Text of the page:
PARLIAMENTARY SCRUTINY OF FUTURE TRADE DEALS
Thank you for contacting me to indicate your support for the Amendment made to the Trade Bill in the House of Lords and registering your continued concern about parliamentary scrutiny of future trade agreements.
I agree that Parliament should be able to scrutinise trade policy and free trade agreements as part of its important role in debating and scrutinising the Government’s domestic and foreign policies. I therefore welcome the International Trade Secretary’s announcement regarding the shape of arrangements for the scrutiny of international trade agreements.
Beginning with the UK-Japan Comprehensive Economic Partnership Agreement, the House of Commons’ International Trade Committee and House of Lords’ International Agreements Sub-Committee will receive advanced copies of trade agreements. These committees will have at least 10 sitting days to examine the texts of trade deals.
The Constitutional Reform and Governance Act 2010 provides the legislative framework by which international agreements are scrutinised by Parliament. Under the Act, the Government must lay any agreement before Parliament for 21 sitting days and provide explanation of the treaty’s provisions and the reasons for seeking ratification. If Parliament is not willing to support a particular agreement, it can resolve against ratification and indefinitely delay any primary or secondary legislation which would implement an agreement.
The Government is putting the Trade and Agriculture Commission on a statutory footing and has confirmed that the body will produce a report, to be laid in Parliament at the start of each 21-day scrutiny period, on the impact on animal welfare and agriculture arising from each new free trade deal.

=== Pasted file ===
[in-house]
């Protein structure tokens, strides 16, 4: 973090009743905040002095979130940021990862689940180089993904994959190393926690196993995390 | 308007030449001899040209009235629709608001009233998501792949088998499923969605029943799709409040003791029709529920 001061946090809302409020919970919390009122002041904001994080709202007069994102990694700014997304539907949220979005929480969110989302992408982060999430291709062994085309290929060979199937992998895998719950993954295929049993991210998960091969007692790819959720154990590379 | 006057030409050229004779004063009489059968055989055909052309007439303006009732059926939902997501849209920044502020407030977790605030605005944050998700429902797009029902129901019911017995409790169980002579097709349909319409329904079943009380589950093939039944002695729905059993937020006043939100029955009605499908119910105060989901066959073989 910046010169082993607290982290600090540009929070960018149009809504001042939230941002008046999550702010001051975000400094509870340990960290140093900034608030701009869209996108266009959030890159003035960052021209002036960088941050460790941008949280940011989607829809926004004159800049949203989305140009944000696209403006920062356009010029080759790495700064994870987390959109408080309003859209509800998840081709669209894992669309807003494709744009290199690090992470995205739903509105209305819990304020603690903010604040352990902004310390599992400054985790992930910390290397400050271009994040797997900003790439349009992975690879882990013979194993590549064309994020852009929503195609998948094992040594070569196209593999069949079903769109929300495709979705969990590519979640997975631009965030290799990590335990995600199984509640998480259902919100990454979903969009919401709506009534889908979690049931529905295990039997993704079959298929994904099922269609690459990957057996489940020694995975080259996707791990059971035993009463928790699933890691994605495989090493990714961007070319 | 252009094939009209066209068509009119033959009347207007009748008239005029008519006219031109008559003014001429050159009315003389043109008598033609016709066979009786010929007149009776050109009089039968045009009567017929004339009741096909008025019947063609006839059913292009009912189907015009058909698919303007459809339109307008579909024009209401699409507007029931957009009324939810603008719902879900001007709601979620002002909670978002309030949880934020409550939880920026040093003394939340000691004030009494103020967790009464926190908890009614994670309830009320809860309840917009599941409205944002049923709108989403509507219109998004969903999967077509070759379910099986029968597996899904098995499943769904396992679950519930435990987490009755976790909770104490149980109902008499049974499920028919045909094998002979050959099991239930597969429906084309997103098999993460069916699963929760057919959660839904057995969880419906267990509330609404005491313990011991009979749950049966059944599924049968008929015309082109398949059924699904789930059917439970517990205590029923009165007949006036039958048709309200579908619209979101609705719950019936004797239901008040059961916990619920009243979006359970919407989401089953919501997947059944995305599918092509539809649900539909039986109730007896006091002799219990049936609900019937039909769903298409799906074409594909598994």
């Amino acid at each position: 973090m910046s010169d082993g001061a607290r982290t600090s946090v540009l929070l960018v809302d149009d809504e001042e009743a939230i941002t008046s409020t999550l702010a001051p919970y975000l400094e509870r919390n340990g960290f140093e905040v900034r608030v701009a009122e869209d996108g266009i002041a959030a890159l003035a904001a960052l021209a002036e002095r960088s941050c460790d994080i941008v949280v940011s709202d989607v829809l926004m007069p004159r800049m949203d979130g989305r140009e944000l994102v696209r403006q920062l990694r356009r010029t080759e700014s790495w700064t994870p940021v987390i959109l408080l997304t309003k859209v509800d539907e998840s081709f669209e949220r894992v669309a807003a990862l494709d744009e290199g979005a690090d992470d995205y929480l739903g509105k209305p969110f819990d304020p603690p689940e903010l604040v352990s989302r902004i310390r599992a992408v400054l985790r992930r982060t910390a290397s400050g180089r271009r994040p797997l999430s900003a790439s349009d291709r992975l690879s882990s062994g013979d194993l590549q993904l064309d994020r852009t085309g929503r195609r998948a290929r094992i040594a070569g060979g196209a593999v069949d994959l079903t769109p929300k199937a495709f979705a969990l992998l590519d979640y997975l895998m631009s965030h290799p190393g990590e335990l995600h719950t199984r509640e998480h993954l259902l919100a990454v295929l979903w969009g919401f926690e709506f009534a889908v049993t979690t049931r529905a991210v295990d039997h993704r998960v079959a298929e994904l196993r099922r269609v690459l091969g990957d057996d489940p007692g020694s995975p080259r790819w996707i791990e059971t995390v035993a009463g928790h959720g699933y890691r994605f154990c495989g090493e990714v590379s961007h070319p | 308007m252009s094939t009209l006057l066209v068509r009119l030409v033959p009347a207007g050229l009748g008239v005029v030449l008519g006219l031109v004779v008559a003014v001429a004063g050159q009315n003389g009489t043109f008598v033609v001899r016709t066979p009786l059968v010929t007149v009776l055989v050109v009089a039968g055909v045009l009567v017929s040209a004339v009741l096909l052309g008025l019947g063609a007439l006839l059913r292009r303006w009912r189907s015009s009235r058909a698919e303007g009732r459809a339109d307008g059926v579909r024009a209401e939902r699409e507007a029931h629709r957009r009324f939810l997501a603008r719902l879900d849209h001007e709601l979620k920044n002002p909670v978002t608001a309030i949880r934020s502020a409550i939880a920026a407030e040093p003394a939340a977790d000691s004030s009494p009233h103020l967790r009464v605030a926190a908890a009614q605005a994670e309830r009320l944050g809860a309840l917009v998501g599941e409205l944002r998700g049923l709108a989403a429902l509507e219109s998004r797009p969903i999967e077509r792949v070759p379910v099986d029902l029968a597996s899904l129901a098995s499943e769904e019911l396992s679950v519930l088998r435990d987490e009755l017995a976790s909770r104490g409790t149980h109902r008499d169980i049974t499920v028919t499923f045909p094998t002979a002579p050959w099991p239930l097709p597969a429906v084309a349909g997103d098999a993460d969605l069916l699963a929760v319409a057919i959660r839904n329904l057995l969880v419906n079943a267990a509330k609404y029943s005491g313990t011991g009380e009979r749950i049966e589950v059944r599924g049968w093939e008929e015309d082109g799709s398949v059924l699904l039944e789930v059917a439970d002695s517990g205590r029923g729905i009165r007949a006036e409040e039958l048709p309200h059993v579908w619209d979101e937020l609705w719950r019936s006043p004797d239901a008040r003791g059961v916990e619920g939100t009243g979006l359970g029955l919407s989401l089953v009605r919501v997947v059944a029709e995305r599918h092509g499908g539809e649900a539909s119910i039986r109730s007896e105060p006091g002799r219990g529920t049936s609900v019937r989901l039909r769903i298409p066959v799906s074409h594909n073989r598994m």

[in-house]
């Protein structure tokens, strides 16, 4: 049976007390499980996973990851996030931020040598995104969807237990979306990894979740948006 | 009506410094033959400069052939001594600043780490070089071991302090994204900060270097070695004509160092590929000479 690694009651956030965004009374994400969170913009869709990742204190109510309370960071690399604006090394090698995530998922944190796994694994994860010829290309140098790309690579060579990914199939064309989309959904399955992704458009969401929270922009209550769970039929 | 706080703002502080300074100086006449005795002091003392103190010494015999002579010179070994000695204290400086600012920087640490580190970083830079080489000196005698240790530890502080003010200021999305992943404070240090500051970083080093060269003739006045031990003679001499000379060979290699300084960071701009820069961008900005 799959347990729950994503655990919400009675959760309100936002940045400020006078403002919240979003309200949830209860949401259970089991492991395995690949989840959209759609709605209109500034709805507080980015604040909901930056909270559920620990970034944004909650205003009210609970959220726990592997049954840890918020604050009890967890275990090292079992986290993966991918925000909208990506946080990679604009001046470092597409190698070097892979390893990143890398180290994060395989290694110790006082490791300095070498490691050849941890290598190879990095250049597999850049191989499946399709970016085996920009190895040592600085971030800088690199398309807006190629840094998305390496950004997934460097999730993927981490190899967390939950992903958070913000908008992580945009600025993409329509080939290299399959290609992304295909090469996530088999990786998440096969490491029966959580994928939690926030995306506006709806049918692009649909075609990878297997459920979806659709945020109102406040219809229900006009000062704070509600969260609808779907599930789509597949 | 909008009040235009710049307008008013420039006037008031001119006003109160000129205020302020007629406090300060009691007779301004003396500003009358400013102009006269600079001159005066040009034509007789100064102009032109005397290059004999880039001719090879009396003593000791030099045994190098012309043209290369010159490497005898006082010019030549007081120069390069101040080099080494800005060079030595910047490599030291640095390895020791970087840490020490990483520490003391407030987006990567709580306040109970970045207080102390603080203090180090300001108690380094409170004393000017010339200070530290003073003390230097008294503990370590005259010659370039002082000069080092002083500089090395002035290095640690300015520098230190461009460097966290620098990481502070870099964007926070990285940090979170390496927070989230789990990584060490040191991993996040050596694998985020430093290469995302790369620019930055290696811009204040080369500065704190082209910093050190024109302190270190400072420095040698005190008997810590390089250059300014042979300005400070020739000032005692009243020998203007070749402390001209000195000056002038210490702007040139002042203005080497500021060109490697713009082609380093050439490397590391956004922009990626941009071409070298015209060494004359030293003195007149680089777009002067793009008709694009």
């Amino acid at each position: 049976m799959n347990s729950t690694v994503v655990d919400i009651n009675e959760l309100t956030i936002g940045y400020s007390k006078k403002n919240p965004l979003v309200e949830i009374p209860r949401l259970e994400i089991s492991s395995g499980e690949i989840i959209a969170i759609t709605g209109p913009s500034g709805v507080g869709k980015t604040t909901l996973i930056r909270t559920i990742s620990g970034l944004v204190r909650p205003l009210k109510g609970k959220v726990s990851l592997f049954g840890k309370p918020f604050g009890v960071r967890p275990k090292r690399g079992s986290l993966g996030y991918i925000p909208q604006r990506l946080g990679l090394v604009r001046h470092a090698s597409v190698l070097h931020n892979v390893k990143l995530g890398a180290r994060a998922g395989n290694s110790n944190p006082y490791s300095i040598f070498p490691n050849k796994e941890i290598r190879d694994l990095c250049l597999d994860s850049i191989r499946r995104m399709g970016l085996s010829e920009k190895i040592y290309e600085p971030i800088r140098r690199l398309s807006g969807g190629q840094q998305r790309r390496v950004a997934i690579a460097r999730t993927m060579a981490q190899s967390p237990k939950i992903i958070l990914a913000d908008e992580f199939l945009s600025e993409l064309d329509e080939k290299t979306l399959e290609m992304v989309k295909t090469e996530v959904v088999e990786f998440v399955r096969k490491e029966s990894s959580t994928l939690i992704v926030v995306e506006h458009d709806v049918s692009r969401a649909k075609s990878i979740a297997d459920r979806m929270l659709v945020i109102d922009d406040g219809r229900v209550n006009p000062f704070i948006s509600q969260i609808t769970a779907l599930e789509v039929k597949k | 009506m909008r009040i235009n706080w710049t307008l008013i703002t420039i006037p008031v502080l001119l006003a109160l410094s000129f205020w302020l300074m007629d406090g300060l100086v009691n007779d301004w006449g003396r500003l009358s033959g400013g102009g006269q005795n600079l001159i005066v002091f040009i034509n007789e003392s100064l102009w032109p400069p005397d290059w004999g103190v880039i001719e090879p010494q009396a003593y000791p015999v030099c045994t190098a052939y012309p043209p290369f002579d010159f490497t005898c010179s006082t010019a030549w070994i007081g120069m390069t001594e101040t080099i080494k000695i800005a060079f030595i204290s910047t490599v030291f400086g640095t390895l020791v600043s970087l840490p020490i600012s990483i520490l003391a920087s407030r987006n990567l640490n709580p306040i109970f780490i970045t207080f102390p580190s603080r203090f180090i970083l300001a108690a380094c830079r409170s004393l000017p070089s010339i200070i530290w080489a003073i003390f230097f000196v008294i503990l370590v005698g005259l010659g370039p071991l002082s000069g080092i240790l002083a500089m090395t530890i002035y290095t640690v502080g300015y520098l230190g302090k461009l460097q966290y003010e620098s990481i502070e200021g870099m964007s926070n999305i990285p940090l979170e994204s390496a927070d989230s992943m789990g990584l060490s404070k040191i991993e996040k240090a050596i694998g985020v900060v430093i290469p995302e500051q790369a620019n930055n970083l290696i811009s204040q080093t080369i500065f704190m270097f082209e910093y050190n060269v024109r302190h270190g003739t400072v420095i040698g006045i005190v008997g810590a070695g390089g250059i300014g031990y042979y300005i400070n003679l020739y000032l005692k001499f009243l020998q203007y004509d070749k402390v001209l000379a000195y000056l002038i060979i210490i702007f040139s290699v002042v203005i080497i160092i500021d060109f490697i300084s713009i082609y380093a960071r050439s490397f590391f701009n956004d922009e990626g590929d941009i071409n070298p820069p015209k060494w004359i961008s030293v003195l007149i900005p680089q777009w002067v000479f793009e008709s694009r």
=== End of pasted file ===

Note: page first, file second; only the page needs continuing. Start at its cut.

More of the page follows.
As the UK continues to redevelop its trade policy capacity following our exit from the European Union, I am very pleased to see increased engagement between the Government, Parliament and other interested parties to develop and strengthen means of scrutinising future trade agreements.
I would add that it is important to make the distinction between the Government’s future trade agreements programme and the Trade Bill. The Bill’s functions are largely distinct from the Government’s future trade agreements programme, and the process of negotiating future trade deals is not primarily a matter for the Bill. It is however an important piece of legislation which has a number of practical functions, including the transitioning of EU trade agreements with other countries from which we benefitted when a Member State.
Although future trade agreements are therefore outside the scope of the Trade Bill, the Government has made a clear and absolute commitment to uphold the UK’s high animal welfare, environmental, food safety and food import standards in future free trade agreements. I also want to reiterate that the NHS will be protected in future trade agreements, including one with the USA. The price the NHS pays for drugs will not be on the table, and nor will the services the NHS provides.
In terms of the Amendment made in the House of Lords, there is concern that this could place restrictions on the Government’s ability to enter into treaty negotiations and to ratify treaties. Ministers have said that giving Parliament a veto over negotiating objectives would curtail the royal prerogative and would limit the flexibility to negotiate in the best interests of the UK.
The Government has confirmed to MPs that it is committed to a transparent trade policy with comprehensive engagement with Parliament. I cannot therefore support the amendment, but would assure my constituents that, as former Minister of State for International Trade, I am confident that a combination of the Constitutional Reform & Governance Act and the arrangements outlined above will ensure that Parliamentarians have the opportunity to scrutinise new trade policy in detail in the future.
Thank you again for taking the time to contact me.